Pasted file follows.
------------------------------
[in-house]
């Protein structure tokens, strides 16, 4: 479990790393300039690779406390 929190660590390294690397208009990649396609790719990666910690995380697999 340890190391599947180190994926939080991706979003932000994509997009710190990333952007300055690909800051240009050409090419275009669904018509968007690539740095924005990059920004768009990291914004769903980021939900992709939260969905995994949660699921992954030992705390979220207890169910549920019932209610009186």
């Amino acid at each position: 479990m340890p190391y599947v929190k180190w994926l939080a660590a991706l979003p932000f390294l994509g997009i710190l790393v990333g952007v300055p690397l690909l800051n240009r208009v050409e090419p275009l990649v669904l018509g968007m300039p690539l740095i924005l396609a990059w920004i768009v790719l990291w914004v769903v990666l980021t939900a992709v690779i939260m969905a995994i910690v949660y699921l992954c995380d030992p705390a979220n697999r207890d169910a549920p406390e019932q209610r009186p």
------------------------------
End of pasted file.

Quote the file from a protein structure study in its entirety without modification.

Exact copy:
[in-house]
């Protein structure tokens, strides 16, 4: 479990790393300039690779406390 929190660590390294690397208009990649396609790719990666910690995380697999 340890190391599947180190994926939080991706979003932000994509997009710190990333952007300055690909800051240009050409090419275009669904018509968007690539740095924005990059920004768009990291914004769903980021939900992709939260969905995994949660699921992954030992705390979220207890169910549920019932209610009186």
């Amino acid at each position: 479990m340890p190391y599947v929190k180190w994926l939080a660590a991706l979003p932000f390294l994509g997009i710190l790393v990333g952007v300055p690397l690909l800051n240009r208009v050409e090419p275009l990649v669904l018509g968007m300039p690539l740095i924005l396609a990059w920004i768009v790719l990291w914004v769903v990666l980021t939900a992709v690779i939260m969905a995994i910690v949660y699921l992954c995380d030992p705390a979220n697999r207890d169910a549920p406390e019932q209610r009186p």